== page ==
Increases in the frequency and severity of storms may affect infrastructure, both at sea and on shore.

    The impact of ocean acidification may be locally significant, for example in activities dependent on coral reefs.

  • Adaptation experiences from FAO and partners

    Reduced yields: • secure access to higher value markets; • selective breeding for faster growing strains or for disease resilient strains; • improve water-use efficiency and sharing (e.g. with users of irrigated rice paddy); • invest in aquaculture infrastructure improvement (e.g. net cages and raised dykes in flood

    prone pond systems).

    Increased yield variability: • diversify livelihoods (e.g. ecotourism); • shift to culture based fisheries or shift to hatchery seed for previously wild caught seed

    stocks.

    Increased risks: • insurance; • early warning, monitoring and communication; • improved safety at sea.

    Increased vulnerability : • soft defences (e.g. wetland rehabilitation); • disaster risk reduction and response.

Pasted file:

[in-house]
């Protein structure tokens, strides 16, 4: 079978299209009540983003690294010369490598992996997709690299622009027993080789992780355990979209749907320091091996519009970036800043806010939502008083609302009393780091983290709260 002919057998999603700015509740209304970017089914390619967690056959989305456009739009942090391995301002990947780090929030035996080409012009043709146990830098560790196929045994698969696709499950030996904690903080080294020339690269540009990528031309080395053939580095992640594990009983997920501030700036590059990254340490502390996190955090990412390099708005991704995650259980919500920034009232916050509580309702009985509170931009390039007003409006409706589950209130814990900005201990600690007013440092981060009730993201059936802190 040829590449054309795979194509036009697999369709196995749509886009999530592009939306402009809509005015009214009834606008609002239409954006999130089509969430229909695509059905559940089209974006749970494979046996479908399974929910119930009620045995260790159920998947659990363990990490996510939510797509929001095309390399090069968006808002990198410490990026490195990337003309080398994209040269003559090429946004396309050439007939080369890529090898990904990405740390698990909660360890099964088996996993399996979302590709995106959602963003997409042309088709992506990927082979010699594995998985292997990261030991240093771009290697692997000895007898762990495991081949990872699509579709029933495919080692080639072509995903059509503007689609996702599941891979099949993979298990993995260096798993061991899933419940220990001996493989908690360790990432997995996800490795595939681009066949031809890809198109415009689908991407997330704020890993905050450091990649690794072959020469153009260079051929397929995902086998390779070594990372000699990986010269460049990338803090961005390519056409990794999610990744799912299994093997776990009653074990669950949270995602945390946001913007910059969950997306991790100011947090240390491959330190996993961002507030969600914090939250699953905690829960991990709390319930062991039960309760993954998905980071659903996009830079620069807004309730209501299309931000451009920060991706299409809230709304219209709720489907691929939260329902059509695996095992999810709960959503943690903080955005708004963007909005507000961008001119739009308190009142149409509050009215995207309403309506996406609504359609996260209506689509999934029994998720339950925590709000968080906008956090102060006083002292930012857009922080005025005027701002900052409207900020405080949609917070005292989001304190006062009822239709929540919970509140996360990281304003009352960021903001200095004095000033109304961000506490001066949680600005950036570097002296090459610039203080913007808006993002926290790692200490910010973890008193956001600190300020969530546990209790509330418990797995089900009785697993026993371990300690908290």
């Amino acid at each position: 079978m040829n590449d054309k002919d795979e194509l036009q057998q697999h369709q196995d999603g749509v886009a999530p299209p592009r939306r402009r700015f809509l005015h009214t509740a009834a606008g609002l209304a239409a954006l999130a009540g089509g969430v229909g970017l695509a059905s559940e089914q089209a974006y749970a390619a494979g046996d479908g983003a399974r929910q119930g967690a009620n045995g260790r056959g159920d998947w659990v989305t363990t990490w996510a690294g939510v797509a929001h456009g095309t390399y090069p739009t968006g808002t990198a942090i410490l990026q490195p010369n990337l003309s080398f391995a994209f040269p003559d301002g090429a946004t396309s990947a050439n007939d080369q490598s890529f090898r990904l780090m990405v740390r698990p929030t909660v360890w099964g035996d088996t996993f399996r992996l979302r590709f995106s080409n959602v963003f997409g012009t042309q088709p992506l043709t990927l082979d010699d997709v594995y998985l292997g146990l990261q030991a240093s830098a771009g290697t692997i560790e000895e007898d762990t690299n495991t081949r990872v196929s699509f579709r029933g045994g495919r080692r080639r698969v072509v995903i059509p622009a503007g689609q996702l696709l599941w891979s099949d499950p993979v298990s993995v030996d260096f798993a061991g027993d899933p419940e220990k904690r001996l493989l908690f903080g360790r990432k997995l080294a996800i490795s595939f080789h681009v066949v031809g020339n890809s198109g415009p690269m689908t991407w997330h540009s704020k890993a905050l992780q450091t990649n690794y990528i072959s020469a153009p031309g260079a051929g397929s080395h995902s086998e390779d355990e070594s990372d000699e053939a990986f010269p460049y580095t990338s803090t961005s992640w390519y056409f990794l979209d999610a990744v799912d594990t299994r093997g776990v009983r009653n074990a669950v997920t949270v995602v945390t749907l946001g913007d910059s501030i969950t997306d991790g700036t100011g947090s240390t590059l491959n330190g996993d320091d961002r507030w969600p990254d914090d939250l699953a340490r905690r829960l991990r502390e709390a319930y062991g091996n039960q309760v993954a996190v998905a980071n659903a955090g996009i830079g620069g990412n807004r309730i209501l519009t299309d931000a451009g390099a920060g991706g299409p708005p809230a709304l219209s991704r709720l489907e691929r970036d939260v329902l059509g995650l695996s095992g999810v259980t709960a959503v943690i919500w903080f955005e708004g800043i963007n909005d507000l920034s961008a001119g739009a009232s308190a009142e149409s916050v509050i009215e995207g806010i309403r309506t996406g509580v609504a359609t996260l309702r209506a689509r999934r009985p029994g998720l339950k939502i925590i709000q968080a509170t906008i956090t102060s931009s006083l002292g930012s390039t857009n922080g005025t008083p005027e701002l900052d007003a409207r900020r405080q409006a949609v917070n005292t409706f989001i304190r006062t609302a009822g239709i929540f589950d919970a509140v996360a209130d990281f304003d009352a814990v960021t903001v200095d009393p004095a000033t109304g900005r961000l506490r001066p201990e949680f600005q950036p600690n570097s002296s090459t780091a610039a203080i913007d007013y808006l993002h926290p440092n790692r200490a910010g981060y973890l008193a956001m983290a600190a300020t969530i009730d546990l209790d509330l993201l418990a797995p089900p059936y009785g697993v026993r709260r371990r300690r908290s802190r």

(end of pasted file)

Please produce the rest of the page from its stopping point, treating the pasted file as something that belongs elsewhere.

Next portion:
Flexible and adaptable management and institutions, diverse and flexible livelihood strategies and risk reduction initiatives are at the core of adaptation. Example of issues and adaptation measures:

  • Mitigation

    Reducing energy consumption

    Better feeds and feed management

    Reduced transportation of fisheries and aquaculture products

    Fuel efficiency of fisheries and aquaculture operations

    Better engines

    Low impact fishing methods and gears as ways to sequester carbon in aquatic ecosystems

    Although a relatively small global contributor, capture fisheries and aquaculture have a responsibility to limit GHG emissions as much as possible. A significant reduction of GHG emissions can be achieved by:

  • Adopting a multihazard and cross